The screen seems to be of the passive resistive kind but it does provide palm rejection in "pen mode". I fired up Microsoft Journal and automatically a prompt came up to ask me which mode I would prefer. Selecting the "pen mode" also enables the palm rejection feature which from my limited testing seems to work. There were a few occasions where the pen would not respond but I put it down to the cases where my finger (the bony bit) hit the screen first. The palm rejection had no problems ignoring my hand while I was resting it on the screen and writing with the stylus. Although nothing to do with the device itself, Journal did a pretty good job of converting my terrible handwriting into text.
It seems that the screen is pressure sensitive. I've tested it in Microsoft Journal and it works like a charm. The various pens/markers are not pressure sensitive by default though so you'll have to change their settings to enable it.
Above: And that's the only one you get with the machine. I wonder if they sell replacements...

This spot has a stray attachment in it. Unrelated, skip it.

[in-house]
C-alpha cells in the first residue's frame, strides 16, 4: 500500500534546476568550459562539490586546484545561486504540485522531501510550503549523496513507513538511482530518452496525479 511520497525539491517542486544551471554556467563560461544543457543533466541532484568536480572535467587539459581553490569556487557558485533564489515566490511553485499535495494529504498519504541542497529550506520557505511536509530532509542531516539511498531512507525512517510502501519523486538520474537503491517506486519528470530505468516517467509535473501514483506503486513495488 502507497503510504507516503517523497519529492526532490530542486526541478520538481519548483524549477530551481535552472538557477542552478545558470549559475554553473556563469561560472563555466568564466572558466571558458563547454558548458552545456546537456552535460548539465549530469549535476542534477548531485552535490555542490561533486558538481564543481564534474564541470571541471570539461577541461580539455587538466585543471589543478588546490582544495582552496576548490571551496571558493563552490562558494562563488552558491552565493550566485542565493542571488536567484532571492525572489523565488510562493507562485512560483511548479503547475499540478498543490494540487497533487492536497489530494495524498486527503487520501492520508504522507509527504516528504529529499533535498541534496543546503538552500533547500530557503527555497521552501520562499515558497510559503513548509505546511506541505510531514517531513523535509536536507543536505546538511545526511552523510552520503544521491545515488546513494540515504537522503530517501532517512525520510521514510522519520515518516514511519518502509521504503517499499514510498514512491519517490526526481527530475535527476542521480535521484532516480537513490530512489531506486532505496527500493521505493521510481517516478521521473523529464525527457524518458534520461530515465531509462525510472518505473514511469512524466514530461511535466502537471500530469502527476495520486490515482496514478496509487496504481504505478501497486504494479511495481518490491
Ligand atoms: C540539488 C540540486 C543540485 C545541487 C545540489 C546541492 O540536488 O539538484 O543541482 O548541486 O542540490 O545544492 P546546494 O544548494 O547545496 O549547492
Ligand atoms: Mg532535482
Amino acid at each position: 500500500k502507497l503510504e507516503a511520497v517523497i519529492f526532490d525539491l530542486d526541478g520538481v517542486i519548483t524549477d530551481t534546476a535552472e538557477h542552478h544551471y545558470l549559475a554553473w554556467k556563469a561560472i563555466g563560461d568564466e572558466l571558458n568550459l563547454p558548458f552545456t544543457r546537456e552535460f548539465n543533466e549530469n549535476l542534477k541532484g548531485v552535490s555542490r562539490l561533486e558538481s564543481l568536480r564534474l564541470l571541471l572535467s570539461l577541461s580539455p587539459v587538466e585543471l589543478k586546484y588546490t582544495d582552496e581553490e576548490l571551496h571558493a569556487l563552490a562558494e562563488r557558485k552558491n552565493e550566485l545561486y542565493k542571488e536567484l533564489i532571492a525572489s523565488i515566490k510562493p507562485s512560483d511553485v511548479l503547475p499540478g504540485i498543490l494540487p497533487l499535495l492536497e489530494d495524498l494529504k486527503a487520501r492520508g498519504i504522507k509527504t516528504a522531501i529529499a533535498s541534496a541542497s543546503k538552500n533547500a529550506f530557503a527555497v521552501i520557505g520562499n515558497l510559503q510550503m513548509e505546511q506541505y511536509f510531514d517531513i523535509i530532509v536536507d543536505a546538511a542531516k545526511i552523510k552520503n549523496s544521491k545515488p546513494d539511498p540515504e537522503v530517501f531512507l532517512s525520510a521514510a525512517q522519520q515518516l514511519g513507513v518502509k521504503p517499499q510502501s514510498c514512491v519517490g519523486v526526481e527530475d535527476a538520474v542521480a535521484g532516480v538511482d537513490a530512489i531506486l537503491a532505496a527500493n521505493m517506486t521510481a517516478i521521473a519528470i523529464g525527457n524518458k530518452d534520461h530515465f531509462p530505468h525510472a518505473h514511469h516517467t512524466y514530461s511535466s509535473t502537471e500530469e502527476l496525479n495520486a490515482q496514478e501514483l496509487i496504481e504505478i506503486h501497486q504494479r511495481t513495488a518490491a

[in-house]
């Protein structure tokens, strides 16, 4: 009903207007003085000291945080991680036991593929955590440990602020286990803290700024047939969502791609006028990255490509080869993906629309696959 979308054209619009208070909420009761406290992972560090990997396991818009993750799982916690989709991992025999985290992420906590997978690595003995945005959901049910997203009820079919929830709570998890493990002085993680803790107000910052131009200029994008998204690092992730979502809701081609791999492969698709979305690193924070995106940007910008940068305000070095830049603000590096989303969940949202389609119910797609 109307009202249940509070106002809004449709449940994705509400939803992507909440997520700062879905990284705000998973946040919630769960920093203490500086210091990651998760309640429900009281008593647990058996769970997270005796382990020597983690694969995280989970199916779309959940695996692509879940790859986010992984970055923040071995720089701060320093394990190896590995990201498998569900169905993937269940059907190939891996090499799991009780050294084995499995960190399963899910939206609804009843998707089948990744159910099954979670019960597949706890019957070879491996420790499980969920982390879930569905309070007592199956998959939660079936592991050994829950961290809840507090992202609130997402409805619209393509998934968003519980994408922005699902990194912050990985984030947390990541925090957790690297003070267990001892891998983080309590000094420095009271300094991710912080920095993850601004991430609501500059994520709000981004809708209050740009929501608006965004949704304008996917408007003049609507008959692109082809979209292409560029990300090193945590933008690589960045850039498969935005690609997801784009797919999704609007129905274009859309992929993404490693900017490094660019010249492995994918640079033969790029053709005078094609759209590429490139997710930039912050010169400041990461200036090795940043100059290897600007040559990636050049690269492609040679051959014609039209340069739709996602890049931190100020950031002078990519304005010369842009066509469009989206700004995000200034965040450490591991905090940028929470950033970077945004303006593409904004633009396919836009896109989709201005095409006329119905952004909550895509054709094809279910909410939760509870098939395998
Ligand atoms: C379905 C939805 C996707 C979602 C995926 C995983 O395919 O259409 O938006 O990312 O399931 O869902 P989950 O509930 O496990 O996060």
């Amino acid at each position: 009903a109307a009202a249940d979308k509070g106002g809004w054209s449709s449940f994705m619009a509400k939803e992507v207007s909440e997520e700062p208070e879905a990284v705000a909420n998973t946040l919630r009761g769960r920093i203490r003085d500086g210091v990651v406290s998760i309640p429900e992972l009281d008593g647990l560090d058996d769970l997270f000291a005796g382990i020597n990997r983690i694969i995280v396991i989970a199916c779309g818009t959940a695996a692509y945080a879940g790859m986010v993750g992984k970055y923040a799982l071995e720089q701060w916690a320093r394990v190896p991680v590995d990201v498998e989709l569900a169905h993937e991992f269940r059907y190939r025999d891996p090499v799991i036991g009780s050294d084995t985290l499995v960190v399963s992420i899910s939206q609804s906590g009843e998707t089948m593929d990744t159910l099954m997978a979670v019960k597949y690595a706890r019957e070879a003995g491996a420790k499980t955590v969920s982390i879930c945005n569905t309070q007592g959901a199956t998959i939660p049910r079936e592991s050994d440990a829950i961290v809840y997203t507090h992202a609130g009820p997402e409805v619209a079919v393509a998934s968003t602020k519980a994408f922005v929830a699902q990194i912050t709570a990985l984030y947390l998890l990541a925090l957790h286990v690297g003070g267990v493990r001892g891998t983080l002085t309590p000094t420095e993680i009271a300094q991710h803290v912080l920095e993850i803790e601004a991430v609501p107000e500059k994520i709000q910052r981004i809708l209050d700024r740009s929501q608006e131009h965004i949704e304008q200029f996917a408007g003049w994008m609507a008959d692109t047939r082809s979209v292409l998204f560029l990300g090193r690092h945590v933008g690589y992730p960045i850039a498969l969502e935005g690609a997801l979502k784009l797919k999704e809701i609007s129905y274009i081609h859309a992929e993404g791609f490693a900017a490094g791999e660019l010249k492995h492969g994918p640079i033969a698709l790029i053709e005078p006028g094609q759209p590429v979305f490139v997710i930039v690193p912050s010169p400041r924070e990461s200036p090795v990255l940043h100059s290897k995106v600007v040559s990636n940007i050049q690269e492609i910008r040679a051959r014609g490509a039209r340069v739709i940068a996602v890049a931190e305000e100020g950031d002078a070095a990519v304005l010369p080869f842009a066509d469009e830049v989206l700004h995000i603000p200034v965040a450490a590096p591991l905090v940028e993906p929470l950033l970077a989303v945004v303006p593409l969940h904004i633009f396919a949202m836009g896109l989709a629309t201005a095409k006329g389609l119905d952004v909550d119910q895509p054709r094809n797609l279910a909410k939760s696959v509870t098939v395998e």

- Tablet mode - The screen is mounted on a single rotatable hinge in the middle. While in "notebook mode" there are 2 "catches" at either end of the chassis that help to hold the screen in line as you tilt the screen back and forth.
Above: The "catches" that keep your screen properly aligned when in "notebook mode"
The screen can seemingly only be rotated in one direction, as indicated by a directional arrow on the central hinge. Once in tablet mode, the screen actually uses an accelerometer to rotate the screen into the correct orientation depending on how you are holding the device. It even works when you rotate the screen 180 degrees. The rotation itself seems to takes about 1-3 secs depending on how many windows you have open. It's by no means instantaneous but the delay is still bearable. Holding it like a clipboard is reasonably comfortable if you rest the weight on your forearms rather than try to grip it by the edges just using your fingers. I do wonder however, how long duration use will pan out considering the weight of the device.
There's a magnet at the corner of the screen lid (on both sides but at opposite ends) that helps to hold the lid down to the chassis (which also has a corresponding magnet). In theory this should prevent the screen lid from shifting out of place or opening while in tablet mode or transport.
Above: The magnet on the screen/lid
Above: The corresponding magnet on the chassis
Above: The magnet on the chassis actually pops up to contact the magnet on the lid. They make a nice couple.